Wisconsin food pantries seeing less venisonThe DNR and food pantries in southern Wisconsin say deer donations seem a bit low this year.
By: By Rich Kremer, Wisconsin Public Radio, Superior Telegram
The DNR and food pantries in southern Wisconsin say deer donations seem a bit low this year. The repeal of earn-a-buck and a poor economy could be to blame.
Since 2000, hunters have had the option to donate their deer to food pantries through the Department of Natural Resources' Deer Donation Program, which serves pantries in the southern portions of the state. But Wildlife Program Administrator Kurt Theide says this year's donations are down.
"Despite the fact that it looks like harvest statewide is up about 5.8 percent we were noticing some lagging in venison donations from some of our food pantry partners,” he said.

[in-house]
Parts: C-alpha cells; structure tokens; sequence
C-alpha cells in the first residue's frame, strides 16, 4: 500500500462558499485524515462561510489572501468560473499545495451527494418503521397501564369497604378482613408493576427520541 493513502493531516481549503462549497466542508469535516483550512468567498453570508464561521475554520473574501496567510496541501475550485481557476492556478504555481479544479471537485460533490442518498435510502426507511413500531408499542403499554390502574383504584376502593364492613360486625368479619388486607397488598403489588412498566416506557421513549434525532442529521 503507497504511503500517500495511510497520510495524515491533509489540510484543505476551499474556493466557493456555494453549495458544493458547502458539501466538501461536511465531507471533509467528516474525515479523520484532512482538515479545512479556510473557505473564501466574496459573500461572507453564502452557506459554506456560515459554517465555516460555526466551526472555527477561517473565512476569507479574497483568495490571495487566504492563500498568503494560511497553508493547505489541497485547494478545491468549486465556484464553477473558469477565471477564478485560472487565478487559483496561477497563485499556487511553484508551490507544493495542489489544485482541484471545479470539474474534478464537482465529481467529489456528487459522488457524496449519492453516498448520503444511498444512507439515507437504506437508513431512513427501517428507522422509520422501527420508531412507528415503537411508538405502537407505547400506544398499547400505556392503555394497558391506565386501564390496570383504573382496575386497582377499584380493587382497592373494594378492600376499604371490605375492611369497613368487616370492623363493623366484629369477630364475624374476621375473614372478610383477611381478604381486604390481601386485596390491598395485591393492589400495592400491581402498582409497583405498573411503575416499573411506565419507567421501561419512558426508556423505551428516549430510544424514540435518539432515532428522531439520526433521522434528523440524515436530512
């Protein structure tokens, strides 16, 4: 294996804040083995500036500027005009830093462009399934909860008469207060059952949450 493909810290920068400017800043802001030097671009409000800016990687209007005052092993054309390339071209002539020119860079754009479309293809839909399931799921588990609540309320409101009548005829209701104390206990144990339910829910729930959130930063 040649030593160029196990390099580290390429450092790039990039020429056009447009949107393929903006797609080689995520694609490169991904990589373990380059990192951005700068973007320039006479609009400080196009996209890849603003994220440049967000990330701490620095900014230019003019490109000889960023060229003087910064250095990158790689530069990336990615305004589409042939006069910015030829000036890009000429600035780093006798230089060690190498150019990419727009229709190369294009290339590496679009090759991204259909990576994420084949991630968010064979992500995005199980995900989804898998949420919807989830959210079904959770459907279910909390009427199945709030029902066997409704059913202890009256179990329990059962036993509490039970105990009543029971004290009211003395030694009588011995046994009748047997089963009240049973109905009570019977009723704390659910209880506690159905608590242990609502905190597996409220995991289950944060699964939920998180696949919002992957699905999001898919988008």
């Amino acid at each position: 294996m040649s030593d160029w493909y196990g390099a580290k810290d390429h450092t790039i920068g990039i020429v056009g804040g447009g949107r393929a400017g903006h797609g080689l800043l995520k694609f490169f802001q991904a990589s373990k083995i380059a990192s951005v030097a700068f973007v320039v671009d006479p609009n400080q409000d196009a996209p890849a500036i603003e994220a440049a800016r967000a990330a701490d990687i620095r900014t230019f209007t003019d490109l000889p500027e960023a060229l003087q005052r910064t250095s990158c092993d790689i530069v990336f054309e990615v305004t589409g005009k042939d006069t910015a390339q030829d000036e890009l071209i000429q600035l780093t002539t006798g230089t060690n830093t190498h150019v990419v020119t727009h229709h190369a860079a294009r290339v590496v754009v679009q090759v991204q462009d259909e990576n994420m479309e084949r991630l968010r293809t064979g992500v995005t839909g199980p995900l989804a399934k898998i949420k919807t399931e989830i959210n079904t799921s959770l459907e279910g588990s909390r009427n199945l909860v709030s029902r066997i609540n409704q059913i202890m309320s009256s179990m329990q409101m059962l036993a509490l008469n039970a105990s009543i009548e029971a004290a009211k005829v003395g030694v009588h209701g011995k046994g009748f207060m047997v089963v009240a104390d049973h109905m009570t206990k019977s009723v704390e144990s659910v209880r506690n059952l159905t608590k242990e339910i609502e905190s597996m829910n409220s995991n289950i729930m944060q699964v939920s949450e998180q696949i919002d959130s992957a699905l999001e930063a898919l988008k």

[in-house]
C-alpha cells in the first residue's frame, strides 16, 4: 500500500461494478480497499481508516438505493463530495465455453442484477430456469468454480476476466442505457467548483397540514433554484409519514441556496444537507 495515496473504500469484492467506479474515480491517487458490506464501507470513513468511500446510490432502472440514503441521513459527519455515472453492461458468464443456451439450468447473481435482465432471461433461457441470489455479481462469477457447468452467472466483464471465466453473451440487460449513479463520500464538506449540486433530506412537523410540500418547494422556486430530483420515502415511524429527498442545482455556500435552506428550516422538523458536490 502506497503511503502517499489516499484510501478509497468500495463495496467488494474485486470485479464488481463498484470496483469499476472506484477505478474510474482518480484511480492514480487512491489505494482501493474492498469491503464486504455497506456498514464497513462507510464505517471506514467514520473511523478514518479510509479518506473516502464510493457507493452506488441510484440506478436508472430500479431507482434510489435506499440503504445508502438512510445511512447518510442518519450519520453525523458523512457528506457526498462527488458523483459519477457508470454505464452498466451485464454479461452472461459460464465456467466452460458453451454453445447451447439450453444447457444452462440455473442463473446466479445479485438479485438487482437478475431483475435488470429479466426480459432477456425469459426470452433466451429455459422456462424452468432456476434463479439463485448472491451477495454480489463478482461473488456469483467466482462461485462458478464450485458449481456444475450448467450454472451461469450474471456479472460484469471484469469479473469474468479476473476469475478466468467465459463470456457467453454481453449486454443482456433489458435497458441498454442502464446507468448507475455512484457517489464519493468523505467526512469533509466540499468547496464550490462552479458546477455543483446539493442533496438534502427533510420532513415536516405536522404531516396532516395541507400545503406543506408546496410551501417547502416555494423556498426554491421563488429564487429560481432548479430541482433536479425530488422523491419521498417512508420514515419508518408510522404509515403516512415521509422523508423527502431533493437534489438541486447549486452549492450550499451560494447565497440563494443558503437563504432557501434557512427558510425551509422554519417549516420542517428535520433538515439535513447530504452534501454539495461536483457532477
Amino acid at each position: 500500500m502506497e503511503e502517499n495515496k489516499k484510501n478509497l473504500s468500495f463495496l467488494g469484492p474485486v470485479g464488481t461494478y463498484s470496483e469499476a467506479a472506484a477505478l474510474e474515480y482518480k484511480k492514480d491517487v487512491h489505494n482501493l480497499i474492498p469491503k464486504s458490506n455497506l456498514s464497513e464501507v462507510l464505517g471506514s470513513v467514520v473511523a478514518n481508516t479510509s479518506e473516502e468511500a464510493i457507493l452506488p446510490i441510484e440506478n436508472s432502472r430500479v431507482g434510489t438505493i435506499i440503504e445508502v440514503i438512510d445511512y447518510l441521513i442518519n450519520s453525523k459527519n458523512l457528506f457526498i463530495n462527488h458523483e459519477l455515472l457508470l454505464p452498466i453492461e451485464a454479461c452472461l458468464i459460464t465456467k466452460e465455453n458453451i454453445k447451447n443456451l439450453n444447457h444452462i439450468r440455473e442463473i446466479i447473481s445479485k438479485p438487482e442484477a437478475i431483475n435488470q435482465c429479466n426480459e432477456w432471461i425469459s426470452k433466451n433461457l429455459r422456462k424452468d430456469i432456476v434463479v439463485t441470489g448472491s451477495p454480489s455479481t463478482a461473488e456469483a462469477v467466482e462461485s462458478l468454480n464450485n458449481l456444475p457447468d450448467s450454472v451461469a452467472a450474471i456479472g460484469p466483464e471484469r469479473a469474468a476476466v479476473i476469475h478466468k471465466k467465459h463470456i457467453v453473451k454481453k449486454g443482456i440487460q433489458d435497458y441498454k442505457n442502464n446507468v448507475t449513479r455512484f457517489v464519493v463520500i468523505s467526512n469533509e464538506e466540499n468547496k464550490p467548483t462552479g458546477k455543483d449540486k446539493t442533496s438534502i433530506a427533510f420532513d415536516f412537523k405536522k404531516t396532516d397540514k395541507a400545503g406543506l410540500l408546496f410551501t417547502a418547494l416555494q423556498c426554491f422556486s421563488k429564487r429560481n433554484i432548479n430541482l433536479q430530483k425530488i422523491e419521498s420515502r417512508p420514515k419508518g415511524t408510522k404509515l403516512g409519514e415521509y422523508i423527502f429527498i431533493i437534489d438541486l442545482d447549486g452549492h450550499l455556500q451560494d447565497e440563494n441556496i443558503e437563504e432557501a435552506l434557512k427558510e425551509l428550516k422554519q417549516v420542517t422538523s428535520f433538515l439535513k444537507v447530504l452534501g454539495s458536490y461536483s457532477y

Theide says it's too early to say why donations are down and there's plenty of hunting to do. In Poynette, D and G Meat Processing takes in donated deer and processes them for food pantries in the area. Edie Miller helps run the business and says deer donations are down 50 percent this year.
"The numbers are down for the food pantry and I think it has a lot to do with maybe the economy people are keeping the deer, keeping their meat and now that they don't have to shoot a doe to get a buck,” Miller said.
That's because the state legislature repealed the DNR's Earn-A-Buck program which forced hunters to shoot an antlerless deer first.
Lisa Williams, who works with the Central Wisconsin Community Action Council, says no matter the reason food pantries need more venison because of a change in federal commodities.
"With the reduction of the meat products coming in the food pantries are very hopeful to be receiving a lot of venison to distribute,” she said.
Since the DNR's Deer Donation Program was created in 2000 nearly four million pounds of venison has made its way to Wisconsin food pantries.